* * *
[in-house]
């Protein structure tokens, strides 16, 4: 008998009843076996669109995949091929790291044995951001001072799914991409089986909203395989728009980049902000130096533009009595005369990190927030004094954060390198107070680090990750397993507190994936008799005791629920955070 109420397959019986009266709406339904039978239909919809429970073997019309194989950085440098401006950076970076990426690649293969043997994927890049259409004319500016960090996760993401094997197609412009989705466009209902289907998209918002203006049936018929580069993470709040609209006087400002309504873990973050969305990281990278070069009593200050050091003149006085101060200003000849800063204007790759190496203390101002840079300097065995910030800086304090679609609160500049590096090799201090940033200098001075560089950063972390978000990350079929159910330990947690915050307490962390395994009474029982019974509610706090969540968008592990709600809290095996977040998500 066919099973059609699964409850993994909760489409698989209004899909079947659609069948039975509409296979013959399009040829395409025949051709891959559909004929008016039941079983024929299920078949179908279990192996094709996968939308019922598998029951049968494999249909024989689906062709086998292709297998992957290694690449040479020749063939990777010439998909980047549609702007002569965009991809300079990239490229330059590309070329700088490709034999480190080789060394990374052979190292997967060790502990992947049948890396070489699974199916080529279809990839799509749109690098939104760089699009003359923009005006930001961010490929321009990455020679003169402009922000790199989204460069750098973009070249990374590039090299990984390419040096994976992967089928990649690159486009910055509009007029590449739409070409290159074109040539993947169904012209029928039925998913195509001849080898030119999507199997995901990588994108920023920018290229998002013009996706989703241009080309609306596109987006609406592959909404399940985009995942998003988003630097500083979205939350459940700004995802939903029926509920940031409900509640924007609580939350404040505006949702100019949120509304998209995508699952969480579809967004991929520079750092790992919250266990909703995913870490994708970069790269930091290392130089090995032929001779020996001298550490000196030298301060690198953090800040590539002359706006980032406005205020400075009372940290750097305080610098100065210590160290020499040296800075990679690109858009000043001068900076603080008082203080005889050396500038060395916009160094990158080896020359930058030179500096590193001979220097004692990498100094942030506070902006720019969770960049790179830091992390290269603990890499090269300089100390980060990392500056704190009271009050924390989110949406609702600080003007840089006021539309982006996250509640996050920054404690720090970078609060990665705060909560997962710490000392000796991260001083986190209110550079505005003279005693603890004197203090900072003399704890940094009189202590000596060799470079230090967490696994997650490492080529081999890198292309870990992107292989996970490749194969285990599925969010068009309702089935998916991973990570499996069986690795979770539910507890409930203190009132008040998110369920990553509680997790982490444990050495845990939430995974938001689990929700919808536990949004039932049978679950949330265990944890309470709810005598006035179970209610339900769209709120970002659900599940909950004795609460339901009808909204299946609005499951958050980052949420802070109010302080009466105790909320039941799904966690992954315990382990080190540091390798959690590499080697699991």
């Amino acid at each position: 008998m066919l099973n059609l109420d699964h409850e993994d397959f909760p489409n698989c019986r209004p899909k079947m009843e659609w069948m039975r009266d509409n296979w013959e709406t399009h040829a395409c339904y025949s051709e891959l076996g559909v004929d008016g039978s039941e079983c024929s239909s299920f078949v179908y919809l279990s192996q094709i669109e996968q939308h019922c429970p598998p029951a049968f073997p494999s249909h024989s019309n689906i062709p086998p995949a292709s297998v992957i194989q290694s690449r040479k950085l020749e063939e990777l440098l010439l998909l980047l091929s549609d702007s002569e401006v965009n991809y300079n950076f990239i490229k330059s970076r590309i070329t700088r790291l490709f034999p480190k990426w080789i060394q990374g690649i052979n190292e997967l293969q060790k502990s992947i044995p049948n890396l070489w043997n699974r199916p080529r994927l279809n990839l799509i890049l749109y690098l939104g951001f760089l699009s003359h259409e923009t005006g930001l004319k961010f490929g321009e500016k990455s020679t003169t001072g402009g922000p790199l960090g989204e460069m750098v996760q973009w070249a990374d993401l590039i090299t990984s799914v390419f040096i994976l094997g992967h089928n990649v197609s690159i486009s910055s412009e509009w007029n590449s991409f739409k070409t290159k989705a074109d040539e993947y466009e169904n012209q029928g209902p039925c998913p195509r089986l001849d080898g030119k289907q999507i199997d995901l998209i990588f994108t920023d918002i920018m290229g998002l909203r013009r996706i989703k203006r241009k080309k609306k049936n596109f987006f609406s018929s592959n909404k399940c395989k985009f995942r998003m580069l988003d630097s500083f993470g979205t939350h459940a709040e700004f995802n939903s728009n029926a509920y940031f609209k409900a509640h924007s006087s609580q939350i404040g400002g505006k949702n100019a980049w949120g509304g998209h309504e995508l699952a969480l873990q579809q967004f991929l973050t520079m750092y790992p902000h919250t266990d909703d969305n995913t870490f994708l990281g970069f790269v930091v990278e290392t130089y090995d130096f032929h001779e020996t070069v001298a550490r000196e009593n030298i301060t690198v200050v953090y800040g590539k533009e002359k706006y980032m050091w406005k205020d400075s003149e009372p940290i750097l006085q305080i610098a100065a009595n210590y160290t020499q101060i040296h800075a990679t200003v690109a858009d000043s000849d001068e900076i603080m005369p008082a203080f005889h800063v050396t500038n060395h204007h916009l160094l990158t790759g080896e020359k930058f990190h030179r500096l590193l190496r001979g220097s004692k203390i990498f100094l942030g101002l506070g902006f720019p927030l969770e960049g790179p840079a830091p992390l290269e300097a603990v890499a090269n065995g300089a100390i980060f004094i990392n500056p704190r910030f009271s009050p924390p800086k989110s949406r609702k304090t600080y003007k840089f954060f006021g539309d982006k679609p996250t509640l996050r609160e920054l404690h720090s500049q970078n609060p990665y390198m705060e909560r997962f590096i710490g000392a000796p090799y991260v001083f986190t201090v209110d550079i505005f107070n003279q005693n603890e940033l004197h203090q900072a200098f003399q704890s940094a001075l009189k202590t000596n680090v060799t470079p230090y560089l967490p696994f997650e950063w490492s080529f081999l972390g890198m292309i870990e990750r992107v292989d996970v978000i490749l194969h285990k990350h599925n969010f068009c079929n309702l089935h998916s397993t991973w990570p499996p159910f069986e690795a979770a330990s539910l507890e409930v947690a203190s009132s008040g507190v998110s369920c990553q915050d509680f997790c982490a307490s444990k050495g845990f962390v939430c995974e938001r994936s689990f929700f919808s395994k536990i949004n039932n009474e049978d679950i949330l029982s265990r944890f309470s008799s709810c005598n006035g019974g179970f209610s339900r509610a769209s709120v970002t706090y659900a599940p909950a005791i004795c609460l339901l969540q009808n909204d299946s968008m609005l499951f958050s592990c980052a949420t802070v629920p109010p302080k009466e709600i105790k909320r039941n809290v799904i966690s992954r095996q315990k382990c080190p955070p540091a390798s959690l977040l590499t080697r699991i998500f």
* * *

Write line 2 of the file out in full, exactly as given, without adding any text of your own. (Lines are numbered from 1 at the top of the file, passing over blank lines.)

């Protein structure tokens, strides 16, 4: 008998009843076996669109995949091929790291044995951001001072799914991409089986909203395989728009980049902000130096533009009595005369990190927030004094954060390198107070680090990750397993507190994936008799005791629920955070 109420397959019986009266709406339904039978239909919809429970073997019309194989950085440098401006950076970076990426690649293969043997994927890049259409004319500016960090996760993401094997197609412009989705466009209902289907998209918002203006049936018929580069993470709040609209006087400002309504873990973050969305990281990278070069009593200050050091003149006085101060200003000849800063204007790759190496203390101002840079300097065995910030800086304090679609609160500049590096090799201090940033200098001075560089950063972390978000990350079929159910330990947690915050307490962390395994009474029982019974509610706090969540968008592990709600809290095996977040998500 066919099973059609699964409850993994909760489409698989209004899909079947659609069948039975509409296979013959399009040829395409025949051709891959559909004929008016039941079983024929299920078949179908279990192996094709996968939308019922598998029951049968494999249909024989689906062709086998292709297998992957290694690449040479020749063939990777010439998909980047549609702007002569965009991809300079990239490229330059590309070329700088490709034999480190080789060394990374052979190292997967060790502990992947049948890396070489699974199916080529279809990839799509749109690098939104760089699009003359923009005006930001961010490929321009990455020679003169402009922000790199989204460069750098973009070249990374590039090299990984390419040096994976992967089928990649690159486009910055509009007029590449739409070409290159074109040539993947169904012209029928039925998913195509001849080898030119999507199997995901990588994108920023920018290229998002013009996706989703241009080309609306596109987006609406592959909404399940985009995942998003988003630097500083979205939350459940700004995802939903029926509920940031409900509640924007609580939350404040505006949702100019949120509304998209995508699952969480579809967004991929520079750092790992919250266990909703995913870490994708970069790269930091290392130089090995032929001779020996001298550490000196030298301060690198953090800040590539002359706006980032406005205020400075009372940290750097305080610098100065210590160290020499040296800075990679690109858009000043001068900076603080008082203080005889050396500038060395916009160094990158080896020359930058030179500096590193001979220097004692990498100094942030506070902006720019969770960049790179830091992390290269603990890499090269300089100390980060990392500056704190009271009050924390989110949406609702600080003007840089006021539309982006996250509640996050920054404690720090970078609060990665705060909560997962710490000392000796991260001083986190209110550079505005003279005693603890004197203090900072003399704890940094009189202590000596060799470079230090967490696994997650490492080529081999890198292309870990992107292989996970490749194969285990599925969010068009309702089935998916991973990570499996069986690795979770539910507890409930203190009132008040998110369920990553509680997790982490444990050495845990939430995974938001689990929700919808536990949004039932049978679950949330265990944890309470709810005598006035179970209610339900769209709120970002659900599940909950004795609460339901009808909204299946609005499951958050980052949420802070109010302080009466105790909320039941799904966690992954315990382990080190540091390798959690590499080697699991």